what are you’re views on these 2 movements…
- scrape the rack front squats…
i tried these today, bottom-up from pins, scraping the rack in front of me.
my overall impression is… wow! i lifted more on these than i’ve ever front squatted! (even after a no-squatting couple of weeks!! do you approve of this exercise? i feel that my upper back gets a break while i can really stimulate the quads with a layer set up! [/quote]
PERSONALLY I really don’t like it and would never have any of my athletes use it for one main reason: they need to be good at the front squat and squat cleans. To me, this drill (scrape the rack front squat) teaches bad motor habits of pushing forward and driving with your toes when standing up from a squat which is a no-no when doing regular front squats and olympic lifts.
Personally it would also kill my elbows and if you take a proper front rack position it would choke you.
But it you like the effect, do it. You can’t argue with results.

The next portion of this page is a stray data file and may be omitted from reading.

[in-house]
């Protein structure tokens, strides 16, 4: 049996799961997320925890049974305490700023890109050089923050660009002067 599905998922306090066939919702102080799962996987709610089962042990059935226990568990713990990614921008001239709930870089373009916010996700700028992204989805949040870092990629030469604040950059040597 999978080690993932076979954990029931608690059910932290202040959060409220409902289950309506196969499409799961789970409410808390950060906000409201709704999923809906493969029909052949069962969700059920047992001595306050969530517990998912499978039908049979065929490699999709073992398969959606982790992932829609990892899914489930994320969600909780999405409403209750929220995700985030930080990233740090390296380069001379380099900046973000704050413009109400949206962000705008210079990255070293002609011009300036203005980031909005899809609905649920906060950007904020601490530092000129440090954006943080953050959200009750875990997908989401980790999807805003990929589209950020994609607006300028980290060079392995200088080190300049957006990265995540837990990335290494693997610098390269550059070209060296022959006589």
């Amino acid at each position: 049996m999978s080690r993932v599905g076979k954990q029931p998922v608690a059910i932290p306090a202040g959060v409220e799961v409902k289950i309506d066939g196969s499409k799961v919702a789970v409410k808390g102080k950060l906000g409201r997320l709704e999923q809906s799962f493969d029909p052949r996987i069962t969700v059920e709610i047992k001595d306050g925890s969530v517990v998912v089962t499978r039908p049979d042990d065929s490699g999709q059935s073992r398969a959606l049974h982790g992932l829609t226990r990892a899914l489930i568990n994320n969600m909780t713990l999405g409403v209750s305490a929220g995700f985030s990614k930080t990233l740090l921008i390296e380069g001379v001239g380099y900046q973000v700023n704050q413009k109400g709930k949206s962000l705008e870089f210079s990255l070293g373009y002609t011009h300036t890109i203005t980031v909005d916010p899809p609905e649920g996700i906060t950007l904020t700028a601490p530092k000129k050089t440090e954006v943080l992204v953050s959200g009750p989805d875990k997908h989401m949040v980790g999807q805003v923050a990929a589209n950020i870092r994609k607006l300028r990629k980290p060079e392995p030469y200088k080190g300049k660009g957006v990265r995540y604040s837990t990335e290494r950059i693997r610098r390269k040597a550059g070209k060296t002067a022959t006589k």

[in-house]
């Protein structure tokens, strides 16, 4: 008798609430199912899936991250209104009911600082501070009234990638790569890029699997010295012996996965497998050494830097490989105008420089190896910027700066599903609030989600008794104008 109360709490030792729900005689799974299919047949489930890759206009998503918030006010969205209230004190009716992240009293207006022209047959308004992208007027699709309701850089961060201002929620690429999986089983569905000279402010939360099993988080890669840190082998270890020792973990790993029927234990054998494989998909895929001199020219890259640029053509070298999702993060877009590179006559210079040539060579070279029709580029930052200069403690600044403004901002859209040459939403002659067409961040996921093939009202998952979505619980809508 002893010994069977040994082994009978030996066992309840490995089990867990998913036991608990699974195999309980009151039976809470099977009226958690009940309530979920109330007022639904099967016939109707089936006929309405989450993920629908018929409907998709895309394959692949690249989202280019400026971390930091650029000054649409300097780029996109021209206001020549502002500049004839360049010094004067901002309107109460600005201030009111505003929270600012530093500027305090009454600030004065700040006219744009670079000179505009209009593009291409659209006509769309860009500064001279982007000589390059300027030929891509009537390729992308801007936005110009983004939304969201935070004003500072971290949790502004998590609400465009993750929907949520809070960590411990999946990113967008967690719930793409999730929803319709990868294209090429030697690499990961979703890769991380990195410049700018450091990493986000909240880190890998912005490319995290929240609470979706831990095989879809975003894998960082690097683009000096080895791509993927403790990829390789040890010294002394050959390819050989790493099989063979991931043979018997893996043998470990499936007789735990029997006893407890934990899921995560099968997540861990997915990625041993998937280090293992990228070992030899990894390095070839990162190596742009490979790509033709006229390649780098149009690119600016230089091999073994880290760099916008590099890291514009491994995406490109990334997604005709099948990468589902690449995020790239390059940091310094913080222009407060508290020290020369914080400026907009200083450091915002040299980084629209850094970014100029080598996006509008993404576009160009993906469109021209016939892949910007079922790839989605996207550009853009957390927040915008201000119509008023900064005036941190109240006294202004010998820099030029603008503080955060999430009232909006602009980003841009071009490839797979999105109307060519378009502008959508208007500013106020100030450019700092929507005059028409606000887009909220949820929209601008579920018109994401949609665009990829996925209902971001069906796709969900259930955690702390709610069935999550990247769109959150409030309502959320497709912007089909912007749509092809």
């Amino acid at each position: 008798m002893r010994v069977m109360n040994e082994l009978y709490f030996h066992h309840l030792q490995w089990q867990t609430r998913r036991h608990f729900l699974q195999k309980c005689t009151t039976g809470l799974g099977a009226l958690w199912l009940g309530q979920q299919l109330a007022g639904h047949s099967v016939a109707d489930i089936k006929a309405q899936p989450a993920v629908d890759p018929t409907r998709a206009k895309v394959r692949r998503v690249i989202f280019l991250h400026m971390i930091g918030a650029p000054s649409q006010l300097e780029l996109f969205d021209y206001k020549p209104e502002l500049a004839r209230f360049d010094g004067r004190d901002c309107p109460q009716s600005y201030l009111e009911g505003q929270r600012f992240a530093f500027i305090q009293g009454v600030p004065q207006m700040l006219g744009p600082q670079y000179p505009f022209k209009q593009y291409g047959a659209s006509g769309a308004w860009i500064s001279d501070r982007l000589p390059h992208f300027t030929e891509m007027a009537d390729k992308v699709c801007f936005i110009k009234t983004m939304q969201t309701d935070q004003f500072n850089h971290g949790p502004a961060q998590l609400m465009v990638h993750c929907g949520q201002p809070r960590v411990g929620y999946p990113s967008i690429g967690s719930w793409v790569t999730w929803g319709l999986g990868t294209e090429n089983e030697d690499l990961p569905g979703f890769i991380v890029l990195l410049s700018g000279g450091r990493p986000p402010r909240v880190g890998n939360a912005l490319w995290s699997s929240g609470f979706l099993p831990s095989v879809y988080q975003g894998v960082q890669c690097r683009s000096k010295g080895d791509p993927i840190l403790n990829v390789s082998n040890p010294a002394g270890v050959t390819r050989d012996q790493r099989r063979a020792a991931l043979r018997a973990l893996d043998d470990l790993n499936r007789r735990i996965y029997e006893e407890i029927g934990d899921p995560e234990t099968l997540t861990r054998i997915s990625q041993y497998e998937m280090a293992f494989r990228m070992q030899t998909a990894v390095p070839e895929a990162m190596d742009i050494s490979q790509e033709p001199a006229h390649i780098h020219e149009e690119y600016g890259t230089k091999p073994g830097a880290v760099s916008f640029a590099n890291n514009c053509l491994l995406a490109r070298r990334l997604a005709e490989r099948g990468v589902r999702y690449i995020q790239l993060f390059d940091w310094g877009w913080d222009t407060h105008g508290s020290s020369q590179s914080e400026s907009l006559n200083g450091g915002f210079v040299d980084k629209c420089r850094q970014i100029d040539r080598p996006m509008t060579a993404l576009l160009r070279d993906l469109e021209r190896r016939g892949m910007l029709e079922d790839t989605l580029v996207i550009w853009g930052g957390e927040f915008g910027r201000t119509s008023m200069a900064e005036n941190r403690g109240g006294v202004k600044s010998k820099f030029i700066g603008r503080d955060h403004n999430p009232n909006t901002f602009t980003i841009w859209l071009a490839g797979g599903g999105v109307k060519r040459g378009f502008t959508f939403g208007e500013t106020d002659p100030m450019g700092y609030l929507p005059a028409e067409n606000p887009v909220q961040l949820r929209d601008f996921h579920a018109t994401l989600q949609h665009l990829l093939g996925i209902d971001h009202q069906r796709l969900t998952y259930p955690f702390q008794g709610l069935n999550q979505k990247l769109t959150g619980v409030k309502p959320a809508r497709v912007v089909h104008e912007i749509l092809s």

2) eccentric-less pull ups.
ok so i put blocks under the pull up bar, so that i can reach the bar (arms stretched up) and still remain on tip toes… so i did a pull up and then let go at the top and landed on the box, then repeated for a multi set total of 50 reps. i know you think that lats/biceps work well with eccentric-less loading, does this exercise variation sound like a good option? (i don’t have a prowler!)
thank you in advance! [/quote]
I don’t hate it as much as the first one and I can see it as having some value if one wants to practice pull-ups daily without overstressing the body. But from experience if you stop doing regular pull-ups, any gains you might make from this one would not transfer to regular pull-ups. I learned that the hard way when I only did bench presses from pins for a long period and my capacity to perform a regular bench press diminished despite stronger muscles.
Removing the eccentric is a good way to get more volume and frequency in… but it helps strengthen the concentric, but not the eccentric function of a muscle since both contraction types have a different motor recruitment strategy.